OUR 8 YEAR OLD SON STILL DOESN'T READ
By John O. Andersen
Our son recently turned 8. He recognizes letters and can write words, but still doesn't read.
By all accounts, we should be panic-stricken. Given our competitive society, many would no doubt feel we are highly irresponsible to let our son fall "so far behind."
Surely, we must be desperately looking for advice on dealing with late readers. Or we must be on the hunt for that breakthrough curriculum which will quickly turn him into a reader.
We feel confident when he is ready to read, he will read. And perhaps when that day comes, he will read with passion and purpose. We believe this because we've noticed a lot of interesting things about him.
For instance, when I play him in chess, he usually beats me. I'm no chess pro, but good grief, I can usually make a respectable showing. Honestly, I try to beat him. I give it all I've got. But he usually wins. So I'm left to conclude he has a pretty good noggin.
Our son entertains us regularly with some very imaginative stories. The other night he invented an army tank (on paper) which has all sorts of ways of defending itself against enemy attacks. One of those is a force field which turns incoming missiles into liquid just before impact. Another is a net which catches bombs and tosses them back at the enemy.
This is just the tip of the iceberg of his fascinating mind. He is always asking questions. He is endlessly curious. We suspect before long, his desire to learn more about a given subject will be his motivation to become a reader.
Our approach to educating both him and his older sister, is that of unschooling. In other words, we serve them up regular platterfuls of learning opportunities and then leave them free to sample and dabble.
Of course, we ensure they do some of the 3 Rs each day. For instance, we require our daughter to write in her journal daily. And math is a daily kitchen table event.
But beyond those and a few other basics, the children independently follow their interests.
I didn't enjoy such learning independence until just a few years ago when I finally freed my mind of the notion that self-learning was inferior; that I couldn't truly learn something unless I attended an institution and paid tuition.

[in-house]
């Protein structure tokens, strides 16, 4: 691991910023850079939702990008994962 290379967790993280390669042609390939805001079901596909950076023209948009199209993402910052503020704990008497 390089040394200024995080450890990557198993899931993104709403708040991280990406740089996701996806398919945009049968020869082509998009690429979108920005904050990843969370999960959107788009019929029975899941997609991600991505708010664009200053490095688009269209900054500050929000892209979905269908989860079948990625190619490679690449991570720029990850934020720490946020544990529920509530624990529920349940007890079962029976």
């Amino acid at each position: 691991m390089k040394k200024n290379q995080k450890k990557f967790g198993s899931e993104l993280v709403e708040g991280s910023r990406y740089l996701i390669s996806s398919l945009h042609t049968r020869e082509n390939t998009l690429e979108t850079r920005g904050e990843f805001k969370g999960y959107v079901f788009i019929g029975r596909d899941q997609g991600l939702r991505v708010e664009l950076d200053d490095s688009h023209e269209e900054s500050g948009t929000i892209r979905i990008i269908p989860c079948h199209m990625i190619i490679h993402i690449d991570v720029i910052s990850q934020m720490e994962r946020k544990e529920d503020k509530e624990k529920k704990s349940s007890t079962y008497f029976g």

That discovery opened a whole new world. My wife had long been a self-learner. She was just waiting for me to catch on. Together, we decided it would be great to "teach" our children self-learning from their early years.
Hence, we unschool. And we don't get too uptight when our children fail to meet society's standards of mastery.
We think passion and curiosity are much more important, anyhow. And we like to believe passion and curiosity have a greater chance of becoming lifelong companions when given enough time and space for development during childhood.
So, we allow our son to spend lots of time in his imaginary world. Who knows, down the road when he finally masters reading and writing, he may have something profound to share with us. Or perhaps, he may not choose to do that, but simply use his reading and writing skills to pursue his passion and curiosity on another level.
Whichever he chooses is up to him. Our only hope is he will forever feel free to learn at his pace and according to his interests.
In terms of learning, it doesn't get much better than that.
© March 3, 2001
About the Author: John O. Andersen is the spouse of Mandy. They have a 12 year old daughter and a 9 year old son. They do lots of fun things together like travel, tickle fights, and gardening.
See more of John's articles at http://www.unconventionalideas.com Did you enjoy this article? Please share your reaction by e-mailing me at firstname.lastname@example.org